Options, Greeks, and risk management
Author: Jelena Paunović
March 31, 2014
April 01, 2014
April 03, 2014
financial derivatives, OTC market, hedging, risk, speculations, Black–Scholes model, Greeks
Options are financial derivatives representing a contract which gives the right to the holder, but not the obligation, to buy or sell an underlying asset at a pre-defined strike price during a certain period of time. These derivative contracts can derive their value from almost any underlying asset or even another derivative: stock-options, options on bonds, swap options (options on swaps), weather options, real options and many others. Options have existed for a long period of time but they became widely popular after Fisher Black, Myron Scholes and Robert Merton developed a theoretical pricing model in 1973 known as the Black–Scholes model.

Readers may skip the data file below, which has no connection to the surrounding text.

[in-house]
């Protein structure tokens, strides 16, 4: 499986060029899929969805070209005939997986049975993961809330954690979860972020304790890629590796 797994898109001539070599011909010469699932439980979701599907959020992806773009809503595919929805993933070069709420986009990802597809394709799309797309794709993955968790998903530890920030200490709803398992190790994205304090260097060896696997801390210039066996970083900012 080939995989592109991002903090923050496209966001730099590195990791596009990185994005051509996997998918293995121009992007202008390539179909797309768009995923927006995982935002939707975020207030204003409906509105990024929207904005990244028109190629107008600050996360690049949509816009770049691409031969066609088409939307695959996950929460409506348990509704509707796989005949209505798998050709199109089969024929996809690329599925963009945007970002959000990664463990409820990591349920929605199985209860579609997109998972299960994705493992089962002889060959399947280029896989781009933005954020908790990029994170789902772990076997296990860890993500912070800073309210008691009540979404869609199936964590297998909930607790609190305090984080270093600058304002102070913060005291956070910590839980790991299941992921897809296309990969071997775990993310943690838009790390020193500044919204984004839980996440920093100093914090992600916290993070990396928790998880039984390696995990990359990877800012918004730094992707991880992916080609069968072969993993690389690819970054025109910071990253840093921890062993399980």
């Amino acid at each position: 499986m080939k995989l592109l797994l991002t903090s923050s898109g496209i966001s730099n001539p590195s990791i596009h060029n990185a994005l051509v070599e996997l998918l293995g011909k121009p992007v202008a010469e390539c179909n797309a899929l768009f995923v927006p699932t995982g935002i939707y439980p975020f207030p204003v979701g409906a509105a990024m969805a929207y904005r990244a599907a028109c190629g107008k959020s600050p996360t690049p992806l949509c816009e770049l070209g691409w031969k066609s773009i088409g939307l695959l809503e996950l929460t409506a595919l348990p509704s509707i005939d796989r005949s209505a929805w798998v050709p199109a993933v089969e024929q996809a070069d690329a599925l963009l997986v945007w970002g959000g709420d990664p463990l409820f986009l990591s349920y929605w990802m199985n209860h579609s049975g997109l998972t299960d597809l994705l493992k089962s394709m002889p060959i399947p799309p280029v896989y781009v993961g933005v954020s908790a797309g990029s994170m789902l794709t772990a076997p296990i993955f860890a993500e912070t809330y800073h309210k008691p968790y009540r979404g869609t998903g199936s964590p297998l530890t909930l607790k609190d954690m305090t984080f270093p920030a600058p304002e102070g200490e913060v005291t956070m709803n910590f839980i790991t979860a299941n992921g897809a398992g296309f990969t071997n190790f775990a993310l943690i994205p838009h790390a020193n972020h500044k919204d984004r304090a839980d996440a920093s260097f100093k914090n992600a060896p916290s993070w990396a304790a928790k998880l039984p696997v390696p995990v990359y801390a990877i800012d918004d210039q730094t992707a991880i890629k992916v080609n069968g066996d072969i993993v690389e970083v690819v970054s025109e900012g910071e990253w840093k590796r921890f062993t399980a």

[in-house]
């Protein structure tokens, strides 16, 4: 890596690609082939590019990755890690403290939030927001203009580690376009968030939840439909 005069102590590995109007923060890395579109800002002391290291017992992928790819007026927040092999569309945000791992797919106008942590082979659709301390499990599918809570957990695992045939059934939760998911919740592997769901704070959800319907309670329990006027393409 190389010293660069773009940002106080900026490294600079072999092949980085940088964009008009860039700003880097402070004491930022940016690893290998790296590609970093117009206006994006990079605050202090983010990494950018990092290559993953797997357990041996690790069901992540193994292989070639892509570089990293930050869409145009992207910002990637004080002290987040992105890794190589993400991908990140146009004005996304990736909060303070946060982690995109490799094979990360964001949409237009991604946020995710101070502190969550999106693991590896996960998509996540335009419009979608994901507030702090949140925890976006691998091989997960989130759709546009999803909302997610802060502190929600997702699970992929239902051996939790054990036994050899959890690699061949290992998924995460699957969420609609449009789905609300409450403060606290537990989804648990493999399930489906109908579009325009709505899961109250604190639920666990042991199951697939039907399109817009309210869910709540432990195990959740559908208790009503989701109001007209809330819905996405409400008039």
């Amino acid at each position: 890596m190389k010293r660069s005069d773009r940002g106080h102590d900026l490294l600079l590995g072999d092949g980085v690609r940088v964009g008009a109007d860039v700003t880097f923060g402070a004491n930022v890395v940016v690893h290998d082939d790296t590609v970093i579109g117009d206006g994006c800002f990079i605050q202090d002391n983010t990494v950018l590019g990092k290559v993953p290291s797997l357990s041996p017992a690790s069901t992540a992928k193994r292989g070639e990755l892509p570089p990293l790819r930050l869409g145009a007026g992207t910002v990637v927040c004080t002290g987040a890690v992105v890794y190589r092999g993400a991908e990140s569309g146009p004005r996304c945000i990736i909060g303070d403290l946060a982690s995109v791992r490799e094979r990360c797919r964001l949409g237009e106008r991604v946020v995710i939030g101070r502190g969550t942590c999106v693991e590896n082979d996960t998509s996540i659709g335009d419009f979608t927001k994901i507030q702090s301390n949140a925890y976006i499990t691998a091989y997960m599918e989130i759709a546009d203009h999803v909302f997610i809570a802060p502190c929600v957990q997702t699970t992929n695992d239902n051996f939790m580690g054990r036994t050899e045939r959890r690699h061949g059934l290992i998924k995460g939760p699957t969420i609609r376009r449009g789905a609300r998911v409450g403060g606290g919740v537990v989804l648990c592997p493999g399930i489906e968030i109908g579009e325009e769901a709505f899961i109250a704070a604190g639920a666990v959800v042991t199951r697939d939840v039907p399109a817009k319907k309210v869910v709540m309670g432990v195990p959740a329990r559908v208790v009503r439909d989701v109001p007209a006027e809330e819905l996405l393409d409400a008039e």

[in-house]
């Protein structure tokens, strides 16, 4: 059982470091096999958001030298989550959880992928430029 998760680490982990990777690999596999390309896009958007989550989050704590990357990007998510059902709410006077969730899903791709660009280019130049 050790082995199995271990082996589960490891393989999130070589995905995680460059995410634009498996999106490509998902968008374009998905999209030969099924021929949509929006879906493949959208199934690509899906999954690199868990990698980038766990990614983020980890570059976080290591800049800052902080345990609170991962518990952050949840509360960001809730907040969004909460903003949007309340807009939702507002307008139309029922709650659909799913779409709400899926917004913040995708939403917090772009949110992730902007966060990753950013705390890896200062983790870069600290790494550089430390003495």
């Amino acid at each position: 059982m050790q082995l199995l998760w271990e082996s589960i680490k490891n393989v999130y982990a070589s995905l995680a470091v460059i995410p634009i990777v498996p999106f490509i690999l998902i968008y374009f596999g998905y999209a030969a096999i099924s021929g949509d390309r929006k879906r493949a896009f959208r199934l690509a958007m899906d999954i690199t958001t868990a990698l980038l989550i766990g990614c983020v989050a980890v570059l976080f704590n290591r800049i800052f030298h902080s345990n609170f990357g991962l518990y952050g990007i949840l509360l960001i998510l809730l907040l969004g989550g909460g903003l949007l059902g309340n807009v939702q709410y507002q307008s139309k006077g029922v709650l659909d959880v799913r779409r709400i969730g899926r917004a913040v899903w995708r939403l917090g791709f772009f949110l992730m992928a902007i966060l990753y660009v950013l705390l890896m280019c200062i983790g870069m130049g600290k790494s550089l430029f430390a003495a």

Options became a standardized product traded on the Chicago board of options Exchange (CBOT) through the clearing house guarantees. Nowadays, options are both market and OTC (over the counter) traded and are mainly used for portfolio hedging and speculation.
In this paper I am going to study market risk management from the perspective of options trader, and I will show how to describe the risk characteristics of plain vanilla European stock options contracts by going through the “Greeks” which are defined as quantities that represent option’s sensitivity to risk. Finally, I will construct portfolios that will eliminate these risks.